Finally available, a high quality book of the original classic edition of History of the Great Reformation, Volume IV. It was previously published by other bona fide publishers, and is now, after many years, back in print.
This is a new and freshly published edition of this culturally important work by J. H. Merle D'Aubigné, which is now, at last, again available to you.
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Enjoy this classic work today. These selected paragraphs distill the contents and give you a quick look inside History of the Great Reformation, Volume IV:
Look inside the book:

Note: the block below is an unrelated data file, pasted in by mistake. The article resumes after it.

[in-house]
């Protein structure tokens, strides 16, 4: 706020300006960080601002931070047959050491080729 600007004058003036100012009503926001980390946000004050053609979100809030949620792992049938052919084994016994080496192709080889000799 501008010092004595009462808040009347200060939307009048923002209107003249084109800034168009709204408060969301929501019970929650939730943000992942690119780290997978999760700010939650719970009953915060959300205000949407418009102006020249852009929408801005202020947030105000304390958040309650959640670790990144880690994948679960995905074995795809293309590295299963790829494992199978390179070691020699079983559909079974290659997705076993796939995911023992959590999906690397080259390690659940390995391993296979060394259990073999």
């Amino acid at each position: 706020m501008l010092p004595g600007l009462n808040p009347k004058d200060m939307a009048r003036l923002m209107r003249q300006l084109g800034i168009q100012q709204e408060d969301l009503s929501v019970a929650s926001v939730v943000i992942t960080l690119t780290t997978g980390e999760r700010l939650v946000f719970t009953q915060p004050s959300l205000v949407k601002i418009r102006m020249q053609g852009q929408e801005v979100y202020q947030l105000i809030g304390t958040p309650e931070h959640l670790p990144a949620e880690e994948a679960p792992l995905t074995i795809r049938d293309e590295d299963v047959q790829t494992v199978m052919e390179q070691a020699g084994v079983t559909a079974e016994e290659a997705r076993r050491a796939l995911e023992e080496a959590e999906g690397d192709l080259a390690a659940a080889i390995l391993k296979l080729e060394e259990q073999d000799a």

Twofold Movement of Reform—Reform, the Work of God—First Diet of Spire—Palladium of Reform—Proceedings of the Diet—Report of the Commissioners—The Papacy described—Destruction of Jerusalem—Instructions of Seville—Change of Policy—The Holy League—Religious Liberty proposed—Crisis of the Reformation—Italian War—Emperor's Manifesto—Italian Campaign—March on Rome—Revolt of the Troops—Papal Army—The Assault—The Sack—German Humours—Violence of the Spaniards—Profitable Calm—Constitution of the Church—Philip of Hesse—The Monk of Marburg—Lambert's Paradoxes—Friar Boniface—Disputation at Homburg—Triumph of the Gospel in Hesse—Constitution of the Church—Synods—Two Elements in the Church—Luther on the Ministry—Organization of the Church—Evils of State Interference—Luther's Letter to the Elector—German Mass—Melancthon's Instructions—Disaffection—Visitation of the Reformed Churches—Important Results—The Reformation Advances—Elizabeth of Brandenburg—A Pious Princess—Edict of Ofen—Persecutions—Winckler and Carpenter—Persecutions—Keyser—Alarm in Germany—Pack's Forgery—League of the Reformed Princes—Advice of the Reformers—Luther's pacific Counsel—Surprise of the Papist Princes—Pack's Scheme not improbable—Vigour of the Reformation—Alliance between Charles and Clement—Omens—Hostility of the Papists—Arbitrary Proposition of Charles—The Schism completed—The Protest—Principles of the Protest—The Supremacy of the Gospel—Union of Truth and Charity—Ferdinand rejects the Protest—Joy of the Protestants—Exultation of the Papists—Peter Muterstatt—Christian Unity a Reality—Escape of Grynæus—Melancthon's Dejection—The Princes, the true Reformers—Germany and Reform—Union necessary to Reform—Difficulty of Union—A Lutheran Warning—Proposed Conference at Marburg—Melancthon and Zwingle—Zwingle's Departure—Rumours in Zurich—Hoc est Corpus Meum—The Discussion—Figures—Scripture explained by Scripture—The Spiritual Eating—Zwingle's Old Song—Agitation in the Conference—Metaphor—Christ's of the Conference—The Landgrave mediates—Their Last viiiMeeting—Zwingle's Emotion—Sectarian Spirit of the Germans—Brotherhood Rejected—Christian Charity Prevails—The Real Presence—Luther's Dejection—State of Political Affairs—Luther's Battle Sermon. ...Two Striking Lessons—Charles V.—The German Envoys—Boldness of the Envoys—The Landgrave's Present—The Envoys under Arrest—Their Release and Departure—Meeting of Charles and Clement—Gattinara's Proposition—Clement's Objection—War Imminent—Luther's Objections—The Saviour is Coming—Charles's Conciliatory Language—The Emperor's Motives—The Coronation—Alarm of the Protestants—Luther advocates Passive Resistance—Brüch's Noble Advice—Spiritual Armour—Luther remains at Coburg—Charles at Innspruck—Two Parties at Court—Sentiments of Gattinara—The King of Denmark—Piety of the Elector—Wiles of the Romanists—Augsburg—The Gospel Preached—The Emperor's Message—The Sermons Prohibited—Firmness of the Elector—The Elector's Reply—Preparation of the Confession—The Church, the Judge—The Landgrave's Catholic Spirit—Augsburg—Violence of the Imperialists—Charles at Munich—Charles and the Princes—The Procession—Enters Augsburg—The Benediction—Charles and the Landgrave—The Marg